Day 25 – Die Hard
And finally the king of Unconventional Christmas Movies. Filled with the classics of Yuletide cheer. Egg nog, office Holiday parties, and trying to wriggle your way through ventilation ducts that have no business sustaining your weight. Yipee-ki-yay Father Christmas.
The best way to patch up a rocky relationship is the adrenaline fueled rush of a terrorist threat. And if you need to relax from a cross country take off your shows and make fists with your feet. Just make sure to put your shoes back on before any funny business goes down.
This is the first post in a series where I am going back and watching things that were quite impressionable on me as a child and young adult, but haven’t watched in quite some time. Movies that have at one point in your life could be the best movie ever can have quite a different effect as an adult. While hanging out with some friends the other night we were discussing Halloween costumes ideas. The idea came up for my wife to dress up like Leeloo. One thing leads to another and we find out that my one friend had never seen it. This seemed preposterous for someone our age. I’ve owned the DVD for quite a while, but haven’t watched it in at least 8 years, but probably longer. It seemed like the perfect opportunity to revisit my childhood.
One of my early impressions was that the acting was pretty hoo hum. In particular, the first scene that takes place in the future. It gets better as the film continues and the big name actors start showing up. I think the problem is that the weaker actors all happen to appear early on. This film reminds me how much I enjoy watching Gary Oldman in character roles. This one seems to be a little over the top in the beginning, but it works for the film. The one actor I really can’t stand is Tommy ‘Tiny’ Lister in the role of President Lindberg. His performance is very flat. It almost seems that the Federation has put a robot in charge. I think the effect they were going for was almost melodrama, but the result is meh.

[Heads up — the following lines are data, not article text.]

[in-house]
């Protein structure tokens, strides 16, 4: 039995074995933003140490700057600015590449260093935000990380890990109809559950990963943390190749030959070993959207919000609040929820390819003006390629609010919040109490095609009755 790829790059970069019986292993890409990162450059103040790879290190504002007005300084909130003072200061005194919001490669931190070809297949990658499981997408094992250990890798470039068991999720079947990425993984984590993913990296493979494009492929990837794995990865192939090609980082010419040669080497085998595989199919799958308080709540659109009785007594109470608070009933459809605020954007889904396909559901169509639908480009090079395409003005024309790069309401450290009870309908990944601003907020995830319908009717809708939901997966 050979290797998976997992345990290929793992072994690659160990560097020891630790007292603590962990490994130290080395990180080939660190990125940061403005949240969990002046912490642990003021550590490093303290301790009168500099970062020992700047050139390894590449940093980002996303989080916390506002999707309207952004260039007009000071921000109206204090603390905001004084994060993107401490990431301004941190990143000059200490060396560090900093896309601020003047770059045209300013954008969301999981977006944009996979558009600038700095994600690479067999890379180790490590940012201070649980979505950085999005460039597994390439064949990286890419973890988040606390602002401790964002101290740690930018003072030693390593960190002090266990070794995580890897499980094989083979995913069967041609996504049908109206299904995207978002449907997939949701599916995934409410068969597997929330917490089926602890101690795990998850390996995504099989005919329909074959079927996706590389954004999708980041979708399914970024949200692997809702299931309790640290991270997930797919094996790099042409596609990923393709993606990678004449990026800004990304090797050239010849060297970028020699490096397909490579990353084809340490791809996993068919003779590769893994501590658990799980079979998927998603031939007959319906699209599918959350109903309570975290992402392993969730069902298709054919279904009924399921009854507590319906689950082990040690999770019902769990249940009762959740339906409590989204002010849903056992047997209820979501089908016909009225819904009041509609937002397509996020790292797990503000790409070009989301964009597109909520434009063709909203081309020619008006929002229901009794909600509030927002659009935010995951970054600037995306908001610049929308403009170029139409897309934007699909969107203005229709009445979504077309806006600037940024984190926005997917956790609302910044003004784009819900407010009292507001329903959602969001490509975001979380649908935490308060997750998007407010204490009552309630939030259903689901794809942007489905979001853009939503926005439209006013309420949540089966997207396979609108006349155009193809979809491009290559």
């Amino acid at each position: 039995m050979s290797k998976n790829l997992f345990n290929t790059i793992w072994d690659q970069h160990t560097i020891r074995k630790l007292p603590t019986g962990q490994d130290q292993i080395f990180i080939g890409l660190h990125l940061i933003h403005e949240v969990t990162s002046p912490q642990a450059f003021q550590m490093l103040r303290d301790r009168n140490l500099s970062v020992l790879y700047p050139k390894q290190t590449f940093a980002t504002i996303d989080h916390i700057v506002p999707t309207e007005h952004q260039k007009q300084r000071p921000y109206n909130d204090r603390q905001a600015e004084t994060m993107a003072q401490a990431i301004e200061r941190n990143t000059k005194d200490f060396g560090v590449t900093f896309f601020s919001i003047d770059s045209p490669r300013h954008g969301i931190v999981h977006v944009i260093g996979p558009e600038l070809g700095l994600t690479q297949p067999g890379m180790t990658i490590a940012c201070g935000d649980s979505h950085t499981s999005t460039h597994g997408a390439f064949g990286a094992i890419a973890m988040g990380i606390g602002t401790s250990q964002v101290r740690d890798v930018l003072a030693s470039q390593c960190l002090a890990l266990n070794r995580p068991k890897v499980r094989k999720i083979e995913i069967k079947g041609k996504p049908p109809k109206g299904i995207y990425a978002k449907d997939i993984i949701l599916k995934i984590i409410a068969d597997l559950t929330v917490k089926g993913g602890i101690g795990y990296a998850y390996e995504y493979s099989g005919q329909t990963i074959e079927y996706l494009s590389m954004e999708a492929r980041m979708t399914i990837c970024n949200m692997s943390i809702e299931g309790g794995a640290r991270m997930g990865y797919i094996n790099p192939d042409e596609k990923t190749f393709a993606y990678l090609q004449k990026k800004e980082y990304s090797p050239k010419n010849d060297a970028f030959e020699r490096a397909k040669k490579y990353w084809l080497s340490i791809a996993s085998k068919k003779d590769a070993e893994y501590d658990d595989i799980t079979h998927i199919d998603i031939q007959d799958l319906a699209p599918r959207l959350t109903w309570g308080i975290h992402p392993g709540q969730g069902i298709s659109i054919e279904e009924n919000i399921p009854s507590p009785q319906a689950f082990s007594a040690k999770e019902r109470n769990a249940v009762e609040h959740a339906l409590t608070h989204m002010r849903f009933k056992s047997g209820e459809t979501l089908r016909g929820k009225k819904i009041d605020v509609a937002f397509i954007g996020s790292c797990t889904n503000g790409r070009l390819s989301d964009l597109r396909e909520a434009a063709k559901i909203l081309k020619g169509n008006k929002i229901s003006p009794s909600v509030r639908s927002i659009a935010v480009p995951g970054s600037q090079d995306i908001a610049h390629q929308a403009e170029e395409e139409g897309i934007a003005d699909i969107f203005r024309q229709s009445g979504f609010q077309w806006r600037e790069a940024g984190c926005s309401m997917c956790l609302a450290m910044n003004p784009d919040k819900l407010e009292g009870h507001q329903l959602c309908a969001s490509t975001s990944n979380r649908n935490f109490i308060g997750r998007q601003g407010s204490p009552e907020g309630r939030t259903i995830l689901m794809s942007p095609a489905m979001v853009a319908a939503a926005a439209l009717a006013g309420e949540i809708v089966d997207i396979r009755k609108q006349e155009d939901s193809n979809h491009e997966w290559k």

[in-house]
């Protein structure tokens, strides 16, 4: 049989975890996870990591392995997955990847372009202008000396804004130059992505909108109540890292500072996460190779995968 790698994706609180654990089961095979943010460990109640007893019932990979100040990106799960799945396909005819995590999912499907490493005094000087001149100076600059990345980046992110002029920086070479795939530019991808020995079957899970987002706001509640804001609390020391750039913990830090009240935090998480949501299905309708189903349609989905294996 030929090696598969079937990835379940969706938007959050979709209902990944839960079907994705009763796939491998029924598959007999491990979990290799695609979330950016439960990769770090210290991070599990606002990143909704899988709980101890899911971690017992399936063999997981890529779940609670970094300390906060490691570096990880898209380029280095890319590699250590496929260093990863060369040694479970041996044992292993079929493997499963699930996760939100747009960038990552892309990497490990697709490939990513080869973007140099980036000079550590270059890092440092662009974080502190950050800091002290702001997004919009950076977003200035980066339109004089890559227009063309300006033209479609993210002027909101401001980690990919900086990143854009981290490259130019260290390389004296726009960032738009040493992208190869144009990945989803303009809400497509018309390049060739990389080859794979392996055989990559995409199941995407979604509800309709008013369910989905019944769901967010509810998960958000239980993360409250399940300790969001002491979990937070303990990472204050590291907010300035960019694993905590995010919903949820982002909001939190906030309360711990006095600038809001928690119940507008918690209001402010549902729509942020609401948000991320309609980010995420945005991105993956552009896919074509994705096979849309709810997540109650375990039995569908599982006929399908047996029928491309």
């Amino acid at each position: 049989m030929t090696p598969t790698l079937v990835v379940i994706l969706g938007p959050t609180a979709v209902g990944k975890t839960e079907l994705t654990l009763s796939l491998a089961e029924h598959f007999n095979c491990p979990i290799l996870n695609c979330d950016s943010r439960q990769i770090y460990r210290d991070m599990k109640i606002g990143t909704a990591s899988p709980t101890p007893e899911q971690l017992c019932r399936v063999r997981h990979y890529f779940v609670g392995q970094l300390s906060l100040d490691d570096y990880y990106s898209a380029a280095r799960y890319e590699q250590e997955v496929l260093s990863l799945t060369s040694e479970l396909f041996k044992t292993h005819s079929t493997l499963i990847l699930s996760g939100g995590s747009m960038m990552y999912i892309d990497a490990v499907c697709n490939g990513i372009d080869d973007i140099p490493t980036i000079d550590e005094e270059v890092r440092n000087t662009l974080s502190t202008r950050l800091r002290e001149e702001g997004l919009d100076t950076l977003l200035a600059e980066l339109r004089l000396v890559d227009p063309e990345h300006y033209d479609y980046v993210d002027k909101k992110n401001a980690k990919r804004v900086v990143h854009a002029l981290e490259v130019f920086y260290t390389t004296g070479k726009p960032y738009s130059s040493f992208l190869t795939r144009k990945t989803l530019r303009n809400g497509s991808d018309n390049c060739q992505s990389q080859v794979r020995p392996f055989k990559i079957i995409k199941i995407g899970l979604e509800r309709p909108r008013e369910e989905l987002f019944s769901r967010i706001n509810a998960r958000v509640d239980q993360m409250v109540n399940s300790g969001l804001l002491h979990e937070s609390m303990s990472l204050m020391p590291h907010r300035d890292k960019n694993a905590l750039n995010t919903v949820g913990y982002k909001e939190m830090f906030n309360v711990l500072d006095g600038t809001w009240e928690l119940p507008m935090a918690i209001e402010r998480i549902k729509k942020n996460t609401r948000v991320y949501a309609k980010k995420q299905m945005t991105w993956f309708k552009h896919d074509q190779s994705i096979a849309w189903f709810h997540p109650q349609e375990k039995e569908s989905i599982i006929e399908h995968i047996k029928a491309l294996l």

The next thing that screamed out to me that I didn’t notice is how the entire production design feels like it is about 10 years too late. The outifts, the music, and the settings all look like a sci-fi movie from the late 80’s/early 90’s. Oddly enough, one you would think it would feel dated being released in 1997. Then again, I may not have been old enough to have those sort of opinions. This doesn’t distract from my enjoyment.
I don’t know if this is a dated observation or if this still occurs today, but all the women that have speaking parts in the film are incredibly attractive, incredibly skinny women. I’m talking model-grade actresses. This did not occur to me when I younger, but then again you don’t notice that the original Star Wars Trilogy doesn’t have any good female characters besides Princess Leia. This is most likely a comment on how appearances have become so important that technology has been put towards perfecting all women’s looks. Also, this means that there is Logan’s Run-esque age limit for most women.
I did appreciate that this movie was made at a time when cgi was not overdone. It was the perfect combination of practical and digital effects. For example, the spaceships are models with digital accents to add to the realism. I really like that the aliens are costumes, animatronics, and prosthetics. Even though CGI characters are getting better all the time and it may be the aesthetics of movies I was raised on, but there needs to be more combinations of the two.
The film to me has an originality to it that is hard to do especially when you have an all-encompassing universe. It’s really easy to create an entire futuristic reality and it be really hokey. The film does still hold up which is really all you can ask from an action/sci-fi movie. My friend who hadn’t seen it before really enjoyed it.